During my years with the Danish Institute for Parties and Democracy (DIPD), one of the very intersting partners was the Bhutan Centre for Media and Democracy. BCMD was one of the first genuinely independent and outspoken civil society organisations established in Bhutan in 2008, when the small Kingdom in the Himalayas embarked on a journey of democratic transition, making it the youngest democracy of its time.
When DIPD started to work in Bhutan in 2011, BCMD was an obvious choice for a partnership. I encourage all of you, who are interested in the development of a unique and small democracy, to visit the website.
The BCMD logo represents the unique balance between modernization and tradition. An abstract from referencing a lotus blossom or a range of mountain peaks, the symbol evokes fortitude, aspiration, and new beginnings.
The transition to democracy was soon followed by the proliferation of media in the country which ushered in a new era of media and democracy in Bhutan. BCMD was then established to nurture and improve the standard of the existing media in the country which would eventually foster the culture of democracy. BCMD is one of the first registered Civil Society Organisation in Bhutan which works with a cross section of society on issues that concern youth, environment, society, governance and education, using media as a modus operandi. and Democracy was then established to nurture and improve the standard of the existing media in the country which would eventually foster the culture of democracy.
Mission, Vision & Objectives
Mission: The mission of BCMD is to nurture democracy in Bhutan through civic engagement, public discourse and media literate citizens.
Vision: A Gross National Happiness (the special thinking around development and growth developed by Bhutan) inspired vibrant democracy that engages all citizens.
Values: BCMD believes in the power of ideas and openness to change the world. We believe that Bhutanese society is capable of making Gross National Happiness a reality through a vigorously contested and transparent set of elected institutions, a professional media and literate society, social justice and equity. Within the organization, we believe our team members are our assets, and we uphold innovativeness, integrity, accountability and teamwork.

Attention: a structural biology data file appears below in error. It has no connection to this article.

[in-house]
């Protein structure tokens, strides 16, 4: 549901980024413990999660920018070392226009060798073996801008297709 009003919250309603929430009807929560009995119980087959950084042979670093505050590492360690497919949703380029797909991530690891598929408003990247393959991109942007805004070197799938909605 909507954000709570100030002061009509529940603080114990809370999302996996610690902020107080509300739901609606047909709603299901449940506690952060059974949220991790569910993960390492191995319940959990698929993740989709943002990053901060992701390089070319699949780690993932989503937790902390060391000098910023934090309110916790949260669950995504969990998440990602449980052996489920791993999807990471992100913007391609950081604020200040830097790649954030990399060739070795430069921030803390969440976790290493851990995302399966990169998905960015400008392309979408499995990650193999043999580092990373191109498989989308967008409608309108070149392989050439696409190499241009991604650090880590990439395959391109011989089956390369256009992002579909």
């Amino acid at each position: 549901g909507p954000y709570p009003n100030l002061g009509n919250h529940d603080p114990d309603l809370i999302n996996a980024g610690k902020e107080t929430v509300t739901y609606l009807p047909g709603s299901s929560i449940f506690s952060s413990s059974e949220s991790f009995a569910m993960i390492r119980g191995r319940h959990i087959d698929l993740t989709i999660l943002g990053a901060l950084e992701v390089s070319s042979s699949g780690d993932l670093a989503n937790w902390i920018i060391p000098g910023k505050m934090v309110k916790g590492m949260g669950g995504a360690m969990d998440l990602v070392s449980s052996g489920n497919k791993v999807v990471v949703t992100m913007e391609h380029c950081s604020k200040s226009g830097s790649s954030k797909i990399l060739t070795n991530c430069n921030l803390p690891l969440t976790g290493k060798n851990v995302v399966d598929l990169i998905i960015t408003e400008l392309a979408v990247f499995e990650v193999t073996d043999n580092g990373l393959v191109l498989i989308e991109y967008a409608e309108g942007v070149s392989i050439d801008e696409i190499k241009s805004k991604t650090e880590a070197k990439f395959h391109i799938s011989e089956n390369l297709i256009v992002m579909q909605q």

Objectives: Create a responsible citizenry that will actively engage in the practices of democracy. Strengthen the professionalism of the media and help educate both media professionals and their audiences as to the role of the media in building a democratic society. Create public spaces for civic discourse. Create multimedia resources for/on media and democracy and promote their distribution. Strengthen the institutions of civil society, most of which are newly created.
The DRUK Journal
Back in the 1990’ies, Denmark played a critical role in developing the media sector in Bhutan, and the newspaper called ‘Kuensel’ was one of the beneficiaries of Danish support. The paper still exists, alongside a few other dauily and weekly newspapers. Considering the size of the country with a population of 700.000 plus, it is difficult to run newspapers and magazines on a commercial basis, although it is recognized that access to information and critical media holding those in power accountable are key aspects of a democracy.
A few years ago, BCMD was instrumental in getting a new journal started – The Druk Journal it is called. It takes a thematic approach, and intends to initiate critical reflections and debate on some of the issues that a small country like Bhutan needs to address as it moves forward on its process of broadening and deeping democracy. You can take a look on www.drukjournal.bt, and I will make a separate story about the journal as soon as possible.